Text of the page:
Chapter participants prayerfully processing to the chapel
against their will. By these means one can obtain real internal peace.” Finally, as in the story of the rich young man who asked Jesus: “What must I do to inherit the eternal life?”, so too must we now follow the Rule and let the Spirit guide us into the future so that we may, as God’s instruments, continue to be a means to sanctity and help others come to love and serve God. Franco Zardo sdc
The 2013 Joint Extraordinary General Chapter was one of the most important events in the history of the SDC. The renewed Rule commissioned in 2002 was the result of the work of the two Sections working independently. The Chapter was a special moment of grace in my journey as a Member of the SDC. Never before had I appreciated the gift and mystery of our vocation. It enabled me to further study our charism. I represented the Womens’ Section of the SDC in preparation
for the Chapter. I will continue to cherish the memories of the mutual respect that existed between the two Sections during that period. At no time did I feel that the agenda had been already set. During my work in the Preparatory Commission, which was made up of the moderators of the General Council of both groups with the male Superior General as Chair, I experienced the complementarity of the two Sections living out our life. My experience of the Chapter made it very clear to me that the Holy Spirit is alive in the SDC, and that we who are committed to its mission should listen to that Spirit and respond courageously, much as St George Preca responded in his own life. The process of the Extraordinary Joint General Chapter is not finished. History cannot be understood in a static way. I would rather see the Constitutions as a point of departure and point of reference to seek new ways of visible and comprehensible signs of the Kingdom of God in the contemporary world. Pauline Grech sdc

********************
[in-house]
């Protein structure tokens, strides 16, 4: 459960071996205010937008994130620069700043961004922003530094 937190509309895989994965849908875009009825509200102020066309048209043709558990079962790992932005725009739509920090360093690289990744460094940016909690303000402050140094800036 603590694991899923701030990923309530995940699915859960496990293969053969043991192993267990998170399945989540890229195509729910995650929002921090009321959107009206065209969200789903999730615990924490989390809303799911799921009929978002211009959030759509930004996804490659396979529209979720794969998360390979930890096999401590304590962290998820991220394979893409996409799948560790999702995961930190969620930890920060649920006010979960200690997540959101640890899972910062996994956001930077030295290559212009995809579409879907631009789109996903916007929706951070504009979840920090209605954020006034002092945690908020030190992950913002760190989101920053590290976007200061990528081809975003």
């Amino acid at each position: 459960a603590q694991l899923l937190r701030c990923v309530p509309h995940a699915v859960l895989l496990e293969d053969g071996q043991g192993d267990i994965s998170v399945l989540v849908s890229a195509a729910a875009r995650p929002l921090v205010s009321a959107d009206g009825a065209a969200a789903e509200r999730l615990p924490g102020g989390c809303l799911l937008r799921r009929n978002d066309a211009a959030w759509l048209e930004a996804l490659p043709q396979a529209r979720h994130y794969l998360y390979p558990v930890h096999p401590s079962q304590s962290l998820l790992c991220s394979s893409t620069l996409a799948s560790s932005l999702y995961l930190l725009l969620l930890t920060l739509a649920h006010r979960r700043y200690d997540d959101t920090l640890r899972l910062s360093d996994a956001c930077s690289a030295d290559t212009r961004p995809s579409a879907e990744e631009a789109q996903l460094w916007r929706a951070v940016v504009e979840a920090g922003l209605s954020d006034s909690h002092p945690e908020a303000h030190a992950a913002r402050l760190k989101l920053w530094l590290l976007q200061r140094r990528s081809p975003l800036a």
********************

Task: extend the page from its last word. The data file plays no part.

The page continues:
When you approach the tabernacle remember that he has been waiting for you for twenty centuries. St Josemaria Escriva